NEW DELHI (Reuters) - Maruti Suzuki may see declining sales volume in the current fiscal year as the country's dominant car maker suffered heavy production losses due to a labour strike, while demand for cars remains weak in Asia's third-largest economy.
"We'll be lucky if we break even with last year," Maruti Suzuki Chairman R.C. Bhargava said in an interview for the Reuters India Investment Summit.
Maruti Suzuki, which specialises in small models, sold 1.27 million cars in the fiscal year that ended in March, an increase of 25 percent.
"So, it might even be slightly less than last year. There are still four months to go. Let's see how it goes but I doubt if we'll have any growth this year," he said.
Bhargava had said in August he expected Maruti, 54.2 percent-owned by Japan's Suzuki Motor Corp, to post single-digit sales growth this fiscal year.
He said on Monday he expects the Indian automobile industry to grow 2-3 percent this fiscal year, compared with the record 30 percent growth it had clocked a year ago.
Slowing economic growth, rising interest rates and fuel prices as well as falling stock markets have dampened sentiment in the Indian auto market.
"While first-time car buyers...have continued to buy cars, the people who used to replace cars or buy a second or a third car in their family, those people have deferred buying decisions this year," Bhargava said.
He remained optimistic for a demand revival but said it was difficult to give a time frame.
Maruti shares, valued at $5.2 billion, are down by over a third this year, underperforming the sector index and the broader market that have lost about 19 percent and 22 percent, respectively.
Maruti, which until last year sold nearly every other car in India, faces tough competition from global car makers such as Hyundai Motor Co, Ford Motor Co, General Motors Co and Honda Motor Co and has seen its market share slide to just over 40 percent.
Bhargava said it was "a little bit unfair" to calculate this year's market share as Maruti has been hit by one-off factors such as labour unrest and inadequate capacity to meet a surge in demand for cars that run on less-expensive diesel fuel.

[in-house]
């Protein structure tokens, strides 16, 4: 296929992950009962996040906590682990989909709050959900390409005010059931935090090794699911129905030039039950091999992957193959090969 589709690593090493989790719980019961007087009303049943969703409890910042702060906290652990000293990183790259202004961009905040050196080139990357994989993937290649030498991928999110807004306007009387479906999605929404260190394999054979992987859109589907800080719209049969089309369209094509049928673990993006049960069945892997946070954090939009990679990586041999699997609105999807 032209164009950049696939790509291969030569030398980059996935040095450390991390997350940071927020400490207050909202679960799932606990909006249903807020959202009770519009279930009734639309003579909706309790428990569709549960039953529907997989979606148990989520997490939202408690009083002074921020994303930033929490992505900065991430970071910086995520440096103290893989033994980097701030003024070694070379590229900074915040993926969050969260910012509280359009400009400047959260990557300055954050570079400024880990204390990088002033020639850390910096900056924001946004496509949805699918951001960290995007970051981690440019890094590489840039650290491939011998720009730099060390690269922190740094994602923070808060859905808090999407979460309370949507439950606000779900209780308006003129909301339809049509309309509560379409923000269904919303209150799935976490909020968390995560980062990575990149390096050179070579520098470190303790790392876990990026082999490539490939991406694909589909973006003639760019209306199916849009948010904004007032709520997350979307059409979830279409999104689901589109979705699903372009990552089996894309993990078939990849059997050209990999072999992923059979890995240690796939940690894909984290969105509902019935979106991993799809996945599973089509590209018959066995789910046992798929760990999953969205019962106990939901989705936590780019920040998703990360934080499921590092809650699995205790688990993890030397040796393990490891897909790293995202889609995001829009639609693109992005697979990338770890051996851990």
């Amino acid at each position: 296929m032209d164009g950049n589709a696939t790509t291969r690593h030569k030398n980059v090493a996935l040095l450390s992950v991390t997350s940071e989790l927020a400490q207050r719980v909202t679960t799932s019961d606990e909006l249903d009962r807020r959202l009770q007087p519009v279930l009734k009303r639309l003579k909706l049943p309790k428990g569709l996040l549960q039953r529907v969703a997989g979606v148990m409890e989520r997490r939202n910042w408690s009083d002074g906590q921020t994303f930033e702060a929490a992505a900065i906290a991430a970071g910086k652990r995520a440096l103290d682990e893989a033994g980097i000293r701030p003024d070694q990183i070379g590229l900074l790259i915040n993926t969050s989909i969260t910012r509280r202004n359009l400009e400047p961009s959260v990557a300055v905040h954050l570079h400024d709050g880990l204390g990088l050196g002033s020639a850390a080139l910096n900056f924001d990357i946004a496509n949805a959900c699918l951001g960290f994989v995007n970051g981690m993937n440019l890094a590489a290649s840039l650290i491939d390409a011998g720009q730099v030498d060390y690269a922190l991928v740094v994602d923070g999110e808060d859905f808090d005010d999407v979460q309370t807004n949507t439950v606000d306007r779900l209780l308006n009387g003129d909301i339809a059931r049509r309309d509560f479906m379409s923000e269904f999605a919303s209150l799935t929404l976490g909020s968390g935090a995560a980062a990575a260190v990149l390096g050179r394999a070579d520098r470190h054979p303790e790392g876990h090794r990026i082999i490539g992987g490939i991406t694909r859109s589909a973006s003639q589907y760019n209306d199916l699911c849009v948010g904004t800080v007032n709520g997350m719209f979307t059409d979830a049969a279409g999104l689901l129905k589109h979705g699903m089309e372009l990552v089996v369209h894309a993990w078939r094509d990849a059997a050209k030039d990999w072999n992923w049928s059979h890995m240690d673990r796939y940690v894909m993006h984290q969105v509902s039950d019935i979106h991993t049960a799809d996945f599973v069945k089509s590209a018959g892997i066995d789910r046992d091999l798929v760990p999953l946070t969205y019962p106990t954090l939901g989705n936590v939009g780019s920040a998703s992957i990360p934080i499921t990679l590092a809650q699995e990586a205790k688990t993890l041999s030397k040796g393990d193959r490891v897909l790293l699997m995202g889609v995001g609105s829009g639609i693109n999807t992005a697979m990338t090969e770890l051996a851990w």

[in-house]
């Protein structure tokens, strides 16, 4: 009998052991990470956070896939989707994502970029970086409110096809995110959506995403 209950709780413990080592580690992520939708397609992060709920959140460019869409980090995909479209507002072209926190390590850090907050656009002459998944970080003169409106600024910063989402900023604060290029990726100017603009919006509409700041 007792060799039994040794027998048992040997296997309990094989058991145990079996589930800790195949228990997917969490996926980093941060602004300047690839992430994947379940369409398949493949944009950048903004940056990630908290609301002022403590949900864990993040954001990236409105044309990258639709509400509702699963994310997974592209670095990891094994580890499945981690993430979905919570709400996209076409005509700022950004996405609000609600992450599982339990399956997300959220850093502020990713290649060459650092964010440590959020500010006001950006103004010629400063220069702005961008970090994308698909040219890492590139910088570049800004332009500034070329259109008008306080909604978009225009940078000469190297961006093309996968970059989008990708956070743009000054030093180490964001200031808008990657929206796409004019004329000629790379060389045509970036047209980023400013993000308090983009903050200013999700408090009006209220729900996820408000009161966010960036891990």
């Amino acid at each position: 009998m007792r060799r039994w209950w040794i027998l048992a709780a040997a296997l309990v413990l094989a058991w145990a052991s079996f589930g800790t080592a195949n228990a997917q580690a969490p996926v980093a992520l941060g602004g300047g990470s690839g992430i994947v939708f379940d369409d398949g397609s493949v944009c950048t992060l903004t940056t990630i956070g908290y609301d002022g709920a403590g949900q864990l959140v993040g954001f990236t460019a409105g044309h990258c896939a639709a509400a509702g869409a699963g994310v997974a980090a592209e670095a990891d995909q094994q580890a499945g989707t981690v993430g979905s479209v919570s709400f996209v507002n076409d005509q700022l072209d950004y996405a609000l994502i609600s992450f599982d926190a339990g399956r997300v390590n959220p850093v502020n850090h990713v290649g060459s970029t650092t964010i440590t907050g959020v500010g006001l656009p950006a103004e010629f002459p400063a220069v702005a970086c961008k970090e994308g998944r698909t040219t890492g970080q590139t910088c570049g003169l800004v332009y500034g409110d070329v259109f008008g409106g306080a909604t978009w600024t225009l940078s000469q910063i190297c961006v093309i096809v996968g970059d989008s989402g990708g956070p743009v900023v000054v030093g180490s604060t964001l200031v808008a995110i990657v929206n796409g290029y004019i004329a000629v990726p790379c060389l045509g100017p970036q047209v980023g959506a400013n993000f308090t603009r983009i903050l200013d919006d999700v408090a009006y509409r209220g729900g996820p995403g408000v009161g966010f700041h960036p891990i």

"Realistically, we would expect to keep around 42-43 percent of the market," Bhargava, a former official with the elite Indian Administrative Service, said at his plush bungalow in the outskirts of New Delhi.
Maruti was hit by a labour strike at a key plant in Haryana, where workers wanted to leave their existing union to form one of their own.
The unrest led to a production loss of about 83,000 cars, or almost half a billion dollars in output, while buyers were made to wait longer for the cars they ordered.
DIESEL CARS IN DEMAND
Bhargava said recent rises in petrol prices have boosted demand for diesel cars, but Maruti did not have capacity to meet the demand.
Maruti last week raised diesel car prices by up to 10,000 rupees ($192), taking advantage of the demand for the segment as input costs continue to go up.
"We have a waiting list of diesel cars and we have surplus capacity of petrol cars," he said.
Maruti is in advanced talks with Italian automaker Fiat SpA to source diesel engines to boost its production and expects to receive supplies starting in January, he said.
Europe has traditionally been the biggest export market for Maruti, but the company is now trying to build the export market beyond the debt crisis-racked continent, focusing on Southeast Asia, Africa and Latin America, Bhargava said.
A sharp fall in rupee against the dollar and the Japanese yen is a "very serious" concern for Maruti, which pays for imports of components in these currencies, Bhargava said.
Maruti, which has installed capacity to make about 1.5 million cars a year, is expanding one of its existing plants to reach 1.75 million annual capacity.
The company is in the process of buying land to build a new factory in Gujarat, but will start work at the plant depending on the demand scenario and when it feels it needs to expand capacity beyond 1.75 million, Bhargava said.
"Today, I can't say whether that will be in 2015 or 2016 or 2014. It is difficult to say."
(For summit blog: blogs.reuters.com/summits/)
(Reporting by Anurag Kotoky and Devidutta Tripathy; Editing by Aradhana Aravindan and Tony Munroe)
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